Downtown Long Beach is a pretty, calm and quiet city happily hidden away in the dark, dirty shadow of Los Angeles. It's where thousands of Southern California residents go to live the sunny seaside life without the crowds and traffic of LA's concrete empire to the north.
Every spring the racing teams from multiple levels of competition convene on Long Beach's downtown streets to do battle on a specially laid out course forged from the same commuter and pedestrian byways used by the locals on any other day. The Toyota Grand Prix of Long Beach is an annual highlight for SoCal racing fans and surefire sign that spring arrived along the coast.
This year's edition brought the open wheel racing of IndyCar to the street course, along with the American Le Mans series. For four full days, the high rise office buildings were shook by the low shriek of high-powered engines. Two days of practice and time trials gave way to a Saturday and Sunday of major international racing.
The Long Beach tradition of street racing lends itself to a unique sports experience for fans. Visiting Daytona International Speedway or the Milwaukee Mile across the country – or tracks from Sonoma to Fontana within California – means buying a ticket, sitting in bleachers, etc.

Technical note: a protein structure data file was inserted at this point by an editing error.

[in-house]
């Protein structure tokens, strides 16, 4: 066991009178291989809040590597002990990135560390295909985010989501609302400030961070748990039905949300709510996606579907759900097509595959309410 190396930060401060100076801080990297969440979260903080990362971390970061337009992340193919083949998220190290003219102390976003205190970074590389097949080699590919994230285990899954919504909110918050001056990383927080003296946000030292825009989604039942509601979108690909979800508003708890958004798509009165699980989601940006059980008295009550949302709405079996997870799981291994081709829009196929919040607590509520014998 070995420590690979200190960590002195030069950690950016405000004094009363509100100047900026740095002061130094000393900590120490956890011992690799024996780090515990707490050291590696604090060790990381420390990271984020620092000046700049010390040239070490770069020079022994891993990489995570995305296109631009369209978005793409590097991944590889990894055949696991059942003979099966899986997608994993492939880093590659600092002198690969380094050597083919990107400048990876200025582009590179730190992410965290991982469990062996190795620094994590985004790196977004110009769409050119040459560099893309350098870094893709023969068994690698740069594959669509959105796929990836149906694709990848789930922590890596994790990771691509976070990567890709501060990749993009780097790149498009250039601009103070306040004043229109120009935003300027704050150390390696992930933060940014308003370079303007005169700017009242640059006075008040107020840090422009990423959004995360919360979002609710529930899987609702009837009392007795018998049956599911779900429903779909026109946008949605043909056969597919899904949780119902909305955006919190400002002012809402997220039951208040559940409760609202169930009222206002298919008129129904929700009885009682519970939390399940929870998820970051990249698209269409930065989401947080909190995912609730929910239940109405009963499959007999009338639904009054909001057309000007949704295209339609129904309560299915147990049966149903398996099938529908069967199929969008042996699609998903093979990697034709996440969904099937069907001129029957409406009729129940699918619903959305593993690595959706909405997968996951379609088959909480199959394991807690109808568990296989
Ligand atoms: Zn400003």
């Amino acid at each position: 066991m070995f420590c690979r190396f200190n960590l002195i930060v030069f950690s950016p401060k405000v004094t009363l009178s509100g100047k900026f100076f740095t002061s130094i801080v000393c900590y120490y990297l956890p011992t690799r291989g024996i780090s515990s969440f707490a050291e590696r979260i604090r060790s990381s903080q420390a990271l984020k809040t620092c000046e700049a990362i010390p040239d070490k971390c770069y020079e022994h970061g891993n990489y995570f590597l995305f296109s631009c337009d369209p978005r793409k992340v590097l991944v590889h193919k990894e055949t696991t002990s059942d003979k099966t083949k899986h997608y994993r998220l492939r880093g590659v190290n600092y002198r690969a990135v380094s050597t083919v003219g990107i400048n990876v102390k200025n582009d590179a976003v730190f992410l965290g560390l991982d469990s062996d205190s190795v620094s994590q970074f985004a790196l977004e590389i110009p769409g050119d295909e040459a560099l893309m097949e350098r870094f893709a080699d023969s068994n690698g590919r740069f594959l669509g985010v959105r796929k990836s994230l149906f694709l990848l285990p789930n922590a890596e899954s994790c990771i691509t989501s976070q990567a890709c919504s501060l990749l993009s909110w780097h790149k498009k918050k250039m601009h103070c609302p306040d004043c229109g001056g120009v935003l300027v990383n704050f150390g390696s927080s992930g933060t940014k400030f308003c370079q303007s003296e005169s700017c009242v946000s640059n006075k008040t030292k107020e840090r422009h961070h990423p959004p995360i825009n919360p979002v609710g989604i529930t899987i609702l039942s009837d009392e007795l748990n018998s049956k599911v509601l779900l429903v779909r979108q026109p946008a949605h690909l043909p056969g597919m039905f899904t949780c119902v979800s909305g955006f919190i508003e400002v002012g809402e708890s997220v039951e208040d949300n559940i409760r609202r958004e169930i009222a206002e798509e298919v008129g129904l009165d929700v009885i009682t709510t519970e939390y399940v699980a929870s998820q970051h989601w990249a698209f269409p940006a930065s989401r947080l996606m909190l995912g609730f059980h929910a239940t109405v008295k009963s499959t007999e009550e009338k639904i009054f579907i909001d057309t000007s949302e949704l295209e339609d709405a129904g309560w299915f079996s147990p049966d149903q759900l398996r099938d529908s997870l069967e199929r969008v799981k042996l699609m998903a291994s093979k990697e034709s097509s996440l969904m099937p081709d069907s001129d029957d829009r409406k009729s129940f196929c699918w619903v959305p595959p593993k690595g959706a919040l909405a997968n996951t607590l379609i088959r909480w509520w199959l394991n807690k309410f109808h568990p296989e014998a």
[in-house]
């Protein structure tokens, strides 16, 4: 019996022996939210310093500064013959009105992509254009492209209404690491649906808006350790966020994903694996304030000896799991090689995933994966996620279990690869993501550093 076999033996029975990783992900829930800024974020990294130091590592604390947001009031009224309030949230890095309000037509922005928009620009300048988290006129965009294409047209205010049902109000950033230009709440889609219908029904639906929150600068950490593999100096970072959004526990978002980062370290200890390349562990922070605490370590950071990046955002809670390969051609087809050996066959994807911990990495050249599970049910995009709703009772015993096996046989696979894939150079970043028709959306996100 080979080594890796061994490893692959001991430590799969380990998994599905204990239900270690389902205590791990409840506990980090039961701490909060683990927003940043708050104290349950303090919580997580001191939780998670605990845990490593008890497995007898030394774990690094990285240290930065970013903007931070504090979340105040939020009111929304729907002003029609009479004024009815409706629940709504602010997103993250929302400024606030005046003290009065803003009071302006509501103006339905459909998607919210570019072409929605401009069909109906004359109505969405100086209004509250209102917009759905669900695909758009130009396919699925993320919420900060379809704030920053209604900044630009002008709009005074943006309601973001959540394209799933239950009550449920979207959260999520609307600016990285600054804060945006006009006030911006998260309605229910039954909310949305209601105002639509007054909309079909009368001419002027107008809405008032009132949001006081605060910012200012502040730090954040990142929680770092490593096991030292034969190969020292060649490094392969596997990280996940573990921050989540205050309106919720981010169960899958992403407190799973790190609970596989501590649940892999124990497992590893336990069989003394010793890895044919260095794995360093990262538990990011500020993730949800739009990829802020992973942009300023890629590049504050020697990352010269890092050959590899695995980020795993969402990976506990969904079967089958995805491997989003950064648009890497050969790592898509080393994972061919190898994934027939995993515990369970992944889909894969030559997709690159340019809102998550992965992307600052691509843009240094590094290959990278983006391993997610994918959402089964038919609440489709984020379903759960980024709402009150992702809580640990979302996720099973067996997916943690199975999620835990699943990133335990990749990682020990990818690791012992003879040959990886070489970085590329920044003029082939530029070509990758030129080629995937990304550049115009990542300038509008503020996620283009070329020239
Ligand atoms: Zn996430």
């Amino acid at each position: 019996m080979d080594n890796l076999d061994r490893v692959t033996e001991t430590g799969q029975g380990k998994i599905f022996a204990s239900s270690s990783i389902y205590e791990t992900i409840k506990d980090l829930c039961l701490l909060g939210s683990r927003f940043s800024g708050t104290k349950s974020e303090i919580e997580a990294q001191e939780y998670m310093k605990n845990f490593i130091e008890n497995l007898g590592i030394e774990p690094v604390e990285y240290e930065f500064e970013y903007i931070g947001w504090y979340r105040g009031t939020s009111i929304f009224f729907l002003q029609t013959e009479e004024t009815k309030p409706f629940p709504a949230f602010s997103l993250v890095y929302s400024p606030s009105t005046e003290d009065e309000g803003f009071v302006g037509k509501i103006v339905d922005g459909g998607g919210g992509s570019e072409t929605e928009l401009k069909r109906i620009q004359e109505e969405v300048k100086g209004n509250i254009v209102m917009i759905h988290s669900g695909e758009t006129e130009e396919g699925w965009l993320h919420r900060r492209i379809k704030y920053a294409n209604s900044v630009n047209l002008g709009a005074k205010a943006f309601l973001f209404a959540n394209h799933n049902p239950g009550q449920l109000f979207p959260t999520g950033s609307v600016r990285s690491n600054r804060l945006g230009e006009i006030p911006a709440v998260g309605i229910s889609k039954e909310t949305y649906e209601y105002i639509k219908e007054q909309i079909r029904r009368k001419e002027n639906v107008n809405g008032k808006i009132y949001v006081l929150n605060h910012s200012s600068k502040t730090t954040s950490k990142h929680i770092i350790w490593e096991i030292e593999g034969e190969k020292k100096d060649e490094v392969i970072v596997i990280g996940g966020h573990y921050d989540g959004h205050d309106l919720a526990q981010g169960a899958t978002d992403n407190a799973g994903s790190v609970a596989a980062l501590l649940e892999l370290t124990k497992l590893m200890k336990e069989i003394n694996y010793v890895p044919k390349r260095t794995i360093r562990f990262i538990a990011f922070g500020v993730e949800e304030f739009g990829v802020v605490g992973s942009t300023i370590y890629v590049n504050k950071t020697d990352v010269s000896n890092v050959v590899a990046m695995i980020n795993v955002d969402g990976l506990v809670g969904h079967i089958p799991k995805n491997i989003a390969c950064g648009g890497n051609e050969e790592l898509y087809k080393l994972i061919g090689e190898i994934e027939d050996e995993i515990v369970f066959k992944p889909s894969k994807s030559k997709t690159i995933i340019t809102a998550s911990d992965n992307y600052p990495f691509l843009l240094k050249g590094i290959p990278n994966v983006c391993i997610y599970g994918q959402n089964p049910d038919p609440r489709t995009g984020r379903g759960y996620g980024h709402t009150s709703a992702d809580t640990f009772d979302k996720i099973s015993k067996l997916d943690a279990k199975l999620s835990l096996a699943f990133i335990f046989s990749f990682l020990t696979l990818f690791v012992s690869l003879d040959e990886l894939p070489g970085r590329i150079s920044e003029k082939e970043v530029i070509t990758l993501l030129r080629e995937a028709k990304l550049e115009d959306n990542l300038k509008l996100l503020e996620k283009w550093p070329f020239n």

Since the Toyota Grand Prix of Long Beach tears through the streets and intersections of downtown, the course runs past several restaurants, cafes and other popular spots. Those storefronts and al fresco dining joints become prime spectator real estate. Tables are staked out hours before race time, and guests have to keep that tab rolling all day long.
The windows of some downtown office buildings can see huge portions of the track, so they become impromptu luxury boxes. There are even a few spots along the course where any pedestrian can stand catch the elite machines making quick turns. It's an amazing opportunity to get up close to the heat and noise of major racing.
The American Le Mans series highlighted Saturday's action. It's a personal favorite of mine as Le Mans allows different classes of cars to compete against each other simultaneously. ALMS keeps score by total time and not laps completed, and the drivers race in teams. So, fans follow cars and teams, not drivers. This year's Le Mans race went to Klaus Graf/Lucas Luhr.
IndyCar provided the main event of the Grand Prix. Race fans might be more accustomed to seeing these open-wheel cars running the big ovals like Indianapolis. The drivers have to engage all of their skills to negotiate the powerful machines around this street course. This year's race went to Takuma Sato – his first with in IndyCar. The victory also makes Sato the first Japanese driver to win a race in the series.
While both Le Mans and Indycar move on to more traditional tracks such as Mazda Raceway Laguna Seca or the Indianapolis Motor Speedway (venues more accustomed to tickets and bleachers for fans, instead of restaurants and coffee shops), Long Beach turned its streets back to the people. Hopefully, they won't mind all of those long, black tire tracks left behind by a lot of hot slicks.